Abstract: Problems which cause Java processes to dump threads to a core file can be solved with the help of an IBM DeveloperWorks tool created by Jinwoo Hwang.
Some error conditions in an IBM® Java Virtual Machine (JVM) running under IBM WebSphere® Application Server result in a crash. The output of a crash is a Java core file. The Watson Explorer Content Analytics runtime is instrumented to output all running Java threads, at the time of a system-critical error. These core files are written to the Content Analytics/logs directory and are included in the output of the command.
While it is true that the support team may ask for such files, it is also to do your own preliminary analysis. IBM has published a detailed technote on Java core files and their analysis.
It is a good idea for any Support engineer to read this article, perferably with an actual core file to refer. However, the current article is simply to present you with an IBM tool, IBM Thread and Monitor Dump Analyzer for Java. The home page of this tool is at:
Here is the download link:
About the technology
Since Mr. Hwang's departure from IBM, the IBM HeapAnalyzer is now maintained by the WebSphere Application Server Level 2 Support SDK team. The current developer is Thomas Ireton, any questions and concerns should be routed to Thomas at firstname.lastname@example.org
Running the Tool
Download the jar file anywhere you like. From that directory, run it as follows:
<Java Runtime Environment path>java -Xmx500m -jar jcaNNN.jar
Note: NNN is the version number.
Note: Of course, you must have a Java SDK, not simply a JRE – the JRE does not contain the functionality to run a Java jar file.
You will be presented with the splash screen:
Go to the File menu, Open Thread Dumps and navigate to a Java core file you want to analyze.
After the file has been loaded, be patient while the tool performs the analysis. After a short time, you will see:
It should be immediately apparent that there is a wealth of debugging details that you can use, including JRE version and the operating system. More importantly, however, is that you know the process ID of the JVM that crashed, but even more important is that the Anlayzer tells you the cause:
- Cause of thread dump: Dump Event "systhrow" (00040000) Detail "java/lang/OutOfMemoryError" "Java heap space" received
This tells us, among other things, that the Java heap is what was compromised. Combined with the first analysis:
- WARNING: OutOfMemoryError possibly caused by 38746128 bytes requested for object of class 0971C100 from memory space 'Generational' id=0048C5F
This will help us pinpoint the moment when the heap was compromised.
If we scroll down, we see that this JVM is configured with a very small heap:
- Java Heap Information
- -Xmx (Maximum Java heap size) : 128m
- -Xms (Initial Java heap size) : 16m
It is unlikely that this heap could withstand much work. One quick fix would be to increase the Maximum Java heap size for this JVM.
Additional information can be found in the Command-Line Arguments and Environment Variable Analysis sections.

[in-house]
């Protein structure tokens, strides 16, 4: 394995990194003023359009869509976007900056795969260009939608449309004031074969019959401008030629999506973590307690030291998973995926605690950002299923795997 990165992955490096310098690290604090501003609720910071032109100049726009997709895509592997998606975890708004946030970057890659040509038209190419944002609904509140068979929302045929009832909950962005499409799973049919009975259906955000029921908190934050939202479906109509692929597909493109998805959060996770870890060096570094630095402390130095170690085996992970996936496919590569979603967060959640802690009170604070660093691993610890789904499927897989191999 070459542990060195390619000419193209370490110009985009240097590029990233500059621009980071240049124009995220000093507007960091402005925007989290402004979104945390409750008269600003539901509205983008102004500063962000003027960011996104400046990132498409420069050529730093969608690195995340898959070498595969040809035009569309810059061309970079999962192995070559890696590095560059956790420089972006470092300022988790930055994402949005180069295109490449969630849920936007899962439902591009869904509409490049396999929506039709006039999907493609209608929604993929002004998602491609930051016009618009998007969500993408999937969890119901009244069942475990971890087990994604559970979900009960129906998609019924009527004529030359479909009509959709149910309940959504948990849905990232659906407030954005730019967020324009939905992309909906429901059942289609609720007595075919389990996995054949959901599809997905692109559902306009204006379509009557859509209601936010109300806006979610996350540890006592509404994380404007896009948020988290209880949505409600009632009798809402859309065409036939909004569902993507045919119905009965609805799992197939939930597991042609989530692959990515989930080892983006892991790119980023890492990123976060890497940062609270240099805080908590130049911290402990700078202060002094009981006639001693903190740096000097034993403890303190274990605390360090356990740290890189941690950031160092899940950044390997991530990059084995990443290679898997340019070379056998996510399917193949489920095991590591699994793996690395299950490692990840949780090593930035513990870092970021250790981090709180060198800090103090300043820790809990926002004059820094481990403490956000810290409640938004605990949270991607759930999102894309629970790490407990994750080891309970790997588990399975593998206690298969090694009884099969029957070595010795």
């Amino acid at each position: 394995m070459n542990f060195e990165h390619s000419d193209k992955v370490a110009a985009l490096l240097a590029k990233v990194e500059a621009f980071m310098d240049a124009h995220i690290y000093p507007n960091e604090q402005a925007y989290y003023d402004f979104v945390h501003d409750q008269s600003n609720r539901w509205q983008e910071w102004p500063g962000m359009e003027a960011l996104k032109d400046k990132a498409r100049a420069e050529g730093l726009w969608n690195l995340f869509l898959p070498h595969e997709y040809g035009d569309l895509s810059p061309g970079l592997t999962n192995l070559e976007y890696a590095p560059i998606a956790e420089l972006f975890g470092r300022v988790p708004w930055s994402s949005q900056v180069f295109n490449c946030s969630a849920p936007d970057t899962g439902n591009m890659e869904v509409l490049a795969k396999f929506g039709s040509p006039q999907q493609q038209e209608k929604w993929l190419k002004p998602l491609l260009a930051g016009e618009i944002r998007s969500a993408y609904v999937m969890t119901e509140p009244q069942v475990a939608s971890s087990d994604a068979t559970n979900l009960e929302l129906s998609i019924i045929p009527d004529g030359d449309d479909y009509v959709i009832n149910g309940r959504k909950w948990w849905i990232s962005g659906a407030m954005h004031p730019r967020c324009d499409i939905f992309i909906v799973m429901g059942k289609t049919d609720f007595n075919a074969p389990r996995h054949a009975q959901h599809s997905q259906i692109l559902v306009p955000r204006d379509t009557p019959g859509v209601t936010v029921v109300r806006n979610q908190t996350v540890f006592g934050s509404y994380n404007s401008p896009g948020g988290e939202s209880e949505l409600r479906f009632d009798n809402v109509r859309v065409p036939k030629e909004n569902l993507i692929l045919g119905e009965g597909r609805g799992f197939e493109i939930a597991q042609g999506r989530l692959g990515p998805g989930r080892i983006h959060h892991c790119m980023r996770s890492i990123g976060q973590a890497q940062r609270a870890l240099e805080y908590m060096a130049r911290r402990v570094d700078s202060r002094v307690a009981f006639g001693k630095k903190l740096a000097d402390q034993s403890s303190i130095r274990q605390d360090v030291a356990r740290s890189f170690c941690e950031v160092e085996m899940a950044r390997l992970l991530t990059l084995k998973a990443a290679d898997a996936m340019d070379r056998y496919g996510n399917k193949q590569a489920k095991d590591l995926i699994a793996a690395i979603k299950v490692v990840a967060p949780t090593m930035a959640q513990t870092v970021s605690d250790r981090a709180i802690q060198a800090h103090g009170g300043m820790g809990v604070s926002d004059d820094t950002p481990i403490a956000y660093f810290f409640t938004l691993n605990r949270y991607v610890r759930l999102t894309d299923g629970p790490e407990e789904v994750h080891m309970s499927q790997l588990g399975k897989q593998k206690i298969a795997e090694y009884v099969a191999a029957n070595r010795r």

Support will be able to determine a lot from the current thread analysis -- the thread that was running when the crash occurred:
In Content Analytics terms, this would likely pertain to the crawling/parsing process, which reads in raw byte data and then pushes it to the parser.
The Garbage Collection history refers us back to the original cause of the core being thrown:
There was simply no more memory to allocate for the request.
View the same information in a User Interface
All of the above information can be viewed graphically, using either the Analysis menu:
Or the icon tray:
Often people confuse memory errors with CPU usage. If we look at the graphical CPU usage chart, it is obvious that this crash had nothing to do with the CPU, which was virtually unused.
We should definitely take a look at Thread Analysis since it is a major feature of the tool. Of course, this type of analysis requires a great deal of knowledge. Start by opening the Thread Status Analysis UI.
In this case we might assume that the JVM is getting hung – half the threads are waiting on some condition.
Almost all of the rest of the threads are parked.
A complete explanation of all thread states for Java 7 can be found here:
There is one last view we will look at in this article. It gives a look at the ulimits on a Unix system.
It is frequently the case when running Content Analytics on a Unix system, that the ulimit is reached or exceeded, with reference to the number of files that can be simultaneously opened. This is indicated by the NOFILE argument in Figure 12, above, with hard and soft limits.
Author : Kameron A Cole
Job Title: Watson Level 2 Support Engineer
Bio: Kameron Cole is an unstructured information solutions architect. He was a WebSphere consultant for many years, but has become an expert in IBM search technology over the past 10 years, in his role as Complex Solution Architect for the Content Analytics Platform
Company: IBM Watson